Competitive behaviour amongst peers
A competitive trait that often goes unnoticed is when you hear your friends say ‘I haven’t done anything at all this week’ and then go on to present in-depth research, a new prototype model and significant progress in their portfolio. This is eerily toxic. Maybe we all do it at some point, but it’s absolutely ridiculous that students end up being so cagey about their work or the kinds of resources they’ve used. Of course, this could be a result of not sharing your work with peers given the current circumstances where we have little to no contact with anyone apart from our tutors. Or it could even be an accidental or unintentional act from someone who may think their work is simply not good enough.
Perhaps this is the result of the lack of group working in some universities which is baffling, to say the least, because working in practice is all about teamwork and problem-solving with your peers. No one architect is solely responsible for their project so why is it that this way of working is not introduced to us at an earlier stage?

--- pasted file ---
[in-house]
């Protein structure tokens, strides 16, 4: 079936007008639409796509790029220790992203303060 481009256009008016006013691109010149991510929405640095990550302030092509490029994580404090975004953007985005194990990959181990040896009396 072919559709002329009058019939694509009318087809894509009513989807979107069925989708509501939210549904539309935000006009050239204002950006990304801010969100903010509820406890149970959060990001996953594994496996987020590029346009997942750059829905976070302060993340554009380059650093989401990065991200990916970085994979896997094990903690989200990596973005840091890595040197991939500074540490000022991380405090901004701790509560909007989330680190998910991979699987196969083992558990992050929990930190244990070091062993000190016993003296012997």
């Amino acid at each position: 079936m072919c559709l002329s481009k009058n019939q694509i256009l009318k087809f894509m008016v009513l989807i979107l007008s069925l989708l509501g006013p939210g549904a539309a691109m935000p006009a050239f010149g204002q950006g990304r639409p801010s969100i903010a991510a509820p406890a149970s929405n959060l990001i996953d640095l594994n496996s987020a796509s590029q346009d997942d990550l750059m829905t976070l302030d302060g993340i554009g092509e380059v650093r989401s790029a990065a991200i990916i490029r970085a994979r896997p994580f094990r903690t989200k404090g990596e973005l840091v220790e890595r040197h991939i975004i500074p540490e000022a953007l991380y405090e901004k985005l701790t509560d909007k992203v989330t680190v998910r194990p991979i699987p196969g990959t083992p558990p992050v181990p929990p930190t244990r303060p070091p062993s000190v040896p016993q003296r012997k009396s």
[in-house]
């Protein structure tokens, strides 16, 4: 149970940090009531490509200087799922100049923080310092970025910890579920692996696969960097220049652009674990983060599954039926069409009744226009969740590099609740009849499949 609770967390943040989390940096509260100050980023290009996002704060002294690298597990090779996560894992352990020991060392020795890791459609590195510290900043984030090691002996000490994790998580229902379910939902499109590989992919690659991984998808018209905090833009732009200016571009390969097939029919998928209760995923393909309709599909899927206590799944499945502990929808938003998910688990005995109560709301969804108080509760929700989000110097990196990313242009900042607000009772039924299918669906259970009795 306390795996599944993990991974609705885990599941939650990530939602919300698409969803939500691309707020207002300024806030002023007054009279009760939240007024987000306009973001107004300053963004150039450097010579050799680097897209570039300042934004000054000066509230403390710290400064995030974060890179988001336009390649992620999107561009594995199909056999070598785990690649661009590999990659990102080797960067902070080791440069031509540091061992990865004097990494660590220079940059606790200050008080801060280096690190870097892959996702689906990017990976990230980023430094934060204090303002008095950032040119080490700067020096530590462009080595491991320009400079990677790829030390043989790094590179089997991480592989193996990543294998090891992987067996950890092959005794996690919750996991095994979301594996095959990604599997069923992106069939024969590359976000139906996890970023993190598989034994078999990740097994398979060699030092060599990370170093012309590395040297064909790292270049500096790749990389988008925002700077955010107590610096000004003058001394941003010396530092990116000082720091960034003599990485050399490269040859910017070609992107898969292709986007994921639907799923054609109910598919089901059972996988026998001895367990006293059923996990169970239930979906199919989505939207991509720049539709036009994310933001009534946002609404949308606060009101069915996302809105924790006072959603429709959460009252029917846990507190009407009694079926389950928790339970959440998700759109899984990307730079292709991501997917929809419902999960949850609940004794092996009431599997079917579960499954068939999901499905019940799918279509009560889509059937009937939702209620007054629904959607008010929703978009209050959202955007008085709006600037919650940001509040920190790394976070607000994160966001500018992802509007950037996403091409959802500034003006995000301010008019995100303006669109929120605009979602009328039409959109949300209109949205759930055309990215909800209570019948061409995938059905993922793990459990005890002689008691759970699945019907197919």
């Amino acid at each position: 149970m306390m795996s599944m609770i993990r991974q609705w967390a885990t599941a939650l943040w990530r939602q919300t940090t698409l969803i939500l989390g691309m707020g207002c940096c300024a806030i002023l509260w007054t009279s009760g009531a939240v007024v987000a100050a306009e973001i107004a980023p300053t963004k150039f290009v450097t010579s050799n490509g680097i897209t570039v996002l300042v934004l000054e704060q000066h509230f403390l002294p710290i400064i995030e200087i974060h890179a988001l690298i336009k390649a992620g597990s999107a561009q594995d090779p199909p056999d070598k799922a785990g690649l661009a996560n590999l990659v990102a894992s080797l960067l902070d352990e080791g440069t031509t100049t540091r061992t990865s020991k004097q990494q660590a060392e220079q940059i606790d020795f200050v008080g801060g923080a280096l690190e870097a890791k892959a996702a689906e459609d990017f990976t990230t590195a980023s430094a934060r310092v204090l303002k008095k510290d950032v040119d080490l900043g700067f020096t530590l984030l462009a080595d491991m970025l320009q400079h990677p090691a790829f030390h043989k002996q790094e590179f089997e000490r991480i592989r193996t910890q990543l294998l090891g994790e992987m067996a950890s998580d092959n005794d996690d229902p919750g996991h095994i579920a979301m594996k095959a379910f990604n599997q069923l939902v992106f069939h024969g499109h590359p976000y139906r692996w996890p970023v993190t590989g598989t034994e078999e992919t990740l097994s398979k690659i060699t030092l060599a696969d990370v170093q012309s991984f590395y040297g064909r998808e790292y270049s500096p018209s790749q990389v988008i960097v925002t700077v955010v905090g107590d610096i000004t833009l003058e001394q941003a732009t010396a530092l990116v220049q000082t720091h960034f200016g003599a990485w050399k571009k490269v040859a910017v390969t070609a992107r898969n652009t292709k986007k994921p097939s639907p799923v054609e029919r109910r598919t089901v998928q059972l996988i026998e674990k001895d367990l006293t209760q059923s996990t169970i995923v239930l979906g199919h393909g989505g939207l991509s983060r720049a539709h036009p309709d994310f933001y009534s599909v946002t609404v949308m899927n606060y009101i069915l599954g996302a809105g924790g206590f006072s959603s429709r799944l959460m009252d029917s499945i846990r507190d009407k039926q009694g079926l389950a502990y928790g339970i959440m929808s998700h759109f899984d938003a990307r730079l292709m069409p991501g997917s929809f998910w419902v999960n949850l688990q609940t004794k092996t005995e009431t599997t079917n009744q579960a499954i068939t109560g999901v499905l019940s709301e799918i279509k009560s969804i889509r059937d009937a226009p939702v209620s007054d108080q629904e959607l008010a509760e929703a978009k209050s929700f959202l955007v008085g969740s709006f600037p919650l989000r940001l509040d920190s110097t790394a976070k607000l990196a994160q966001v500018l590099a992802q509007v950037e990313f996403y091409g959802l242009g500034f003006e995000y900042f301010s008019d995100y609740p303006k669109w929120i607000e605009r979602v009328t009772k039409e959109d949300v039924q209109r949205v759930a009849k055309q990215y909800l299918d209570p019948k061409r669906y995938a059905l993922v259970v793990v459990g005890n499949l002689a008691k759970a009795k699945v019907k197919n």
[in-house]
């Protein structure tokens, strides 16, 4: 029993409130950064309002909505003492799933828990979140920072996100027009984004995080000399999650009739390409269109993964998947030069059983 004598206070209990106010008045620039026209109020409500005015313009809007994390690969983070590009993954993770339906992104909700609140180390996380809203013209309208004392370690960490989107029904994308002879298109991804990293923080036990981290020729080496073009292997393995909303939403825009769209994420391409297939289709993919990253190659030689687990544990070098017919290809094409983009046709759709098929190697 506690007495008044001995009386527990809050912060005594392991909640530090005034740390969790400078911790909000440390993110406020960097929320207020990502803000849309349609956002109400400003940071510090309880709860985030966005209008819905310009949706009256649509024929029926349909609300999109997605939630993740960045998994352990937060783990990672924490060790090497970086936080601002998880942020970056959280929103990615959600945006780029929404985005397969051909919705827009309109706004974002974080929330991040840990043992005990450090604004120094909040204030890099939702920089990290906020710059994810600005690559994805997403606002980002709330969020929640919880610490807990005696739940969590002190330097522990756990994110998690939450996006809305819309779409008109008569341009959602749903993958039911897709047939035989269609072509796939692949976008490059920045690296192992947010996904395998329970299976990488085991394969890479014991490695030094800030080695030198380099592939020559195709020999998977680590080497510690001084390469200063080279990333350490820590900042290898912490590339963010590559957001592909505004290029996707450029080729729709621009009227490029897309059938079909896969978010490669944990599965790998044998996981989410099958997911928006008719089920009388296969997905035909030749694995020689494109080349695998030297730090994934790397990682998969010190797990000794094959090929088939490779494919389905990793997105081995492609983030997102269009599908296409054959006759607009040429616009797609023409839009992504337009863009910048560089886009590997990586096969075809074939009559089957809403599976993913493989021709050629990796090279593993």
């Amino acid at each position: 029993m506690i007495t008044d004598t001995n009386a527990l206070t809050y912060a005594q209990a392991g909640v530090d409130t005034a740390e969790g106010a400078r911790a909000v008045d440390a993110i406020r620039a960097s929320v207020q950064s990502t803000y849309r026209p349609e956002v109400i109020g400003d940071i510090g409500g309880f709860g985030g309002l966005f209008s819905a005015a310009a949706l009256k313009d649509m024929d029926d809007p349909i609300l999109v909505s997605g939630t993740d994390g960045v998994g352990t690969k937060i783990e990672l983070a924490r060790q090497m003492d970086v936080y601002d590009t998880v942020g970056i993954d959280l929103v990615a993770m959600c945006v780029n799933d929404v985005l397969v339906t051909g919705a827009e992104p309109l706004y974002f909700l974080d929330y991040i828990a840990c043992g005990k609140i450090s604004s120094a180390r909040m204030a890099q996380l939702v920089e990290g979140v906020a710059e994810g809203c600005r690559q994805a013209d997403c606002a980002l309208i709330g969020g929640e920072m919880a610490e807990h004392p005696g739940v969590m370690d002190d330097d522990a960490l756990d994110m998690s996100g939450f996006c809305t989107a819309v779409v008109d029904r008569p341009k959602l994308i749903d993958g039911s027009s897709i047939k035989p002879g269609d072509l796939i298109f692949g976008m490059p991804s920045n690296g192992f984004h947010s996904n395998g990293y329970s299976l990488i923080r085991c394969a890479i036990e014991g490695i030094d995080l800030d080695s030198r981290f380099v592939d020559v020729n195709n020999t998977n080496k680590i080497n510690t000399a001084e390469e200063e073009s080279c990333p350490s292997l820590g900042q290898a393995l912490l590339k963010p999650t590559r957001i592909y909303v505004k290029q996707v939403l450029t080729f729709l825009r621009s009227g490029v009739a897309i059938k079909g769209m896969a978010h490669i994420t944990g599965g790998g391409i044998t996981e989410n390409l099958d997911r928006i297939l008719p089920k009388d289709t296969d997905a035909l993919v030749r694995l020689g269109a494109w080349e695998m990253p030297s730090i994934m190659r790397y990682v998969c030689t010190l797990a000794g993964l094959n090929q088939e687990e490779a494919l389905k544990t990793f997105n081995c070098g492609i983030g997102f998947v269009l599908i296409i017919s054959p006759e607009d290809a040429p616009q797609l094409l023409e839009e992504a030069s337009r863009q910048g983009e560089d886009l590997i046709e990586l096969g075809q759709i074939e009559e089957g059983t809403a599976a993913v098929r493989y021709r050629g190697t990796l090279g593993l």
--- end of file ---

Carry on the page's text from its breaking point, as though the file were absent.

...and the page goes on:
Unfortunately, we are also faced with some difficult areas to navigate such as with tutors. Particularly those who feel as if our projects are theirs and we aren’t able to have the final say because if we go against their recommendation we’d probably not be as popular as those who go with everything they tell us to do.
There is a dichotomy between finding your own style but I think your tutors push you in a certain direction. Struggling between finding the balance between what I want to do and what the tutors want to see. At the end of the day, the tutors are the ones marking it. [Grant] In some cases, there may also be silent discrimination or favouritism for international students who aren’t always able to build the same rapport and understanding as local ones due to language barriers creating a rather toxic environment.